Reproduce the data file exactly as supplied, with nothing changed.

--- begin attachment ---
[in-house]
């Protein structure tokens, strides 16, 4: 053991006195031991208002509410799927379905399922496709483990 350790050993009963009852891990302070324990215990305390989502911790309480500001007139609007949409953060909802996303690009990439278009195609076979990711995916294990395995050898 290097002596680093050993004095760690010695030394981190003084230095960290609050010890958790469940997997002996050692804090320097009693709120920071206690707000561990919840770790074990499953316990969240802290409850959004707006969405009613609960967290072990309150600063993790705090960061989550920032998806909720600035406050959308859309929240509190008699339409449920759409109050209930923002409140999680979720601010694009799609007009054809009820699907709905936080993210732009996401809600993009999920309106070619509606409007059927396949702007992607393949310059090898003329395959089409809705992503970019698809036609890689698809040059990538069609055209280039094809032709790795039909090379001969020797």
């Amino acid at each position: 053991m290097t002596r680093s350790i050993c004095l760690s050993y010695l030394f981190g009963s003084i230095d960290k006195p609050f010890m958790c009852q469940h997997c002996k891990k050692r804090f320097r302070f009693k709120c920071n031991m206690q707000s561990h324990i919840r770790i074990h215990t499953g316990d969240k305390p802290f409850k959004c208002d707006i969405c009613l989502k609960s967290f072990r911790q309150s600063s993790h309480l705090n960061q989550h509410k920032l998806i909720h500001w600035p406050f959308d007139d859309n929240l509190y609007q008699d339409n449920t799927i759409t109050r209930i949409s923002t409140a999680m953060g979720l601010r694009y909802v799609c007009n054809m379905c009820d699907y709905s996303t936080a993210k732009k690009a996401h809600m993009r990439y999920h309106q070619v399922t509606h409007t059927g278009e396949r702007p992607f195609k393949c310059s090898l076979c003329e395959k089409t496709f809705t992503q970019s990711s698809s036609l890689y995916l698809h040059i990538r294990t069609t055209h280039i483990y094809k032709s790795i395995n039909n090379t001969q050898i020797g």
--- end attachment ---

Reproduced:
[in-house]
């Protein structure tokens, strides 16, 4: 053991006195031991208002509410799927379905399922496709483990 350790050993009963009852891990302070324990215990305390989502911790309480500001007139609007949409953060909802996303690009990439278009195609076979990711995916294990395995050898 290097002596680093050993004095760690010695030394981190003084230095960290609050010890958790469940997997002996050692804090320097009693709120920071206690707000561990919840770790074990499953316990969240802290409850959004707006969405009613609960967290072990309150600063993790705090960061989550920032998806909720600035406050959308859309929240509190008699339409449920759409109050209930923002409140999680979720601010694009799609007009054809009820699907709905936080993210732009996401809600993009999920309106070619509606409007059927396949702007992607393949310059090898003329395959089409809705992503970019698809036609890689698809040059990538069609055209280039094809032709790795039909090379001969020797």
């Amino acid at each position: 053991m290097t002596r680093s350790i050993c004095l760690s050993y010695l030394f981190g009963s003084i230095d960290k006195p609050f010890m958790c009852q469940h997997c002996k891990k050692r804090f320097r302070f009693k709120c920071n031991m206690q707000s561990h324990i919840r770790i074990h215990t499953g316990d969240k305390p802290f409850k959004c208002d707006i969405c009613l989502k609960s967290f072990r911790q309150s600063s993790h309480l705090n960061q989550h509410k920032l998806i909720h500001w600035p406050f959308d007139d859309n929240l509190y609007q008699d339409n449920t799927i759409t109050r209930i949409s923002t409140a999680m953060g979720l601010r694009y909802v799609c007009n054809m379905c009820d699907y709905s996303t936080a993210k732009k690009a996401h809600m993009r990439y999920h309106q070619v399922t509606h409007t059927g278009e396949r702007p992607f195609k393949c310059s090898l076979c003329e395959k089409t496709f809705t992503q970019s990711s698809s036609l890689y995916l698809h040059i990538r294990t069609t055209h280039i483990y094809k032709s790795i395995n039909n090379t001969q050898i020797g």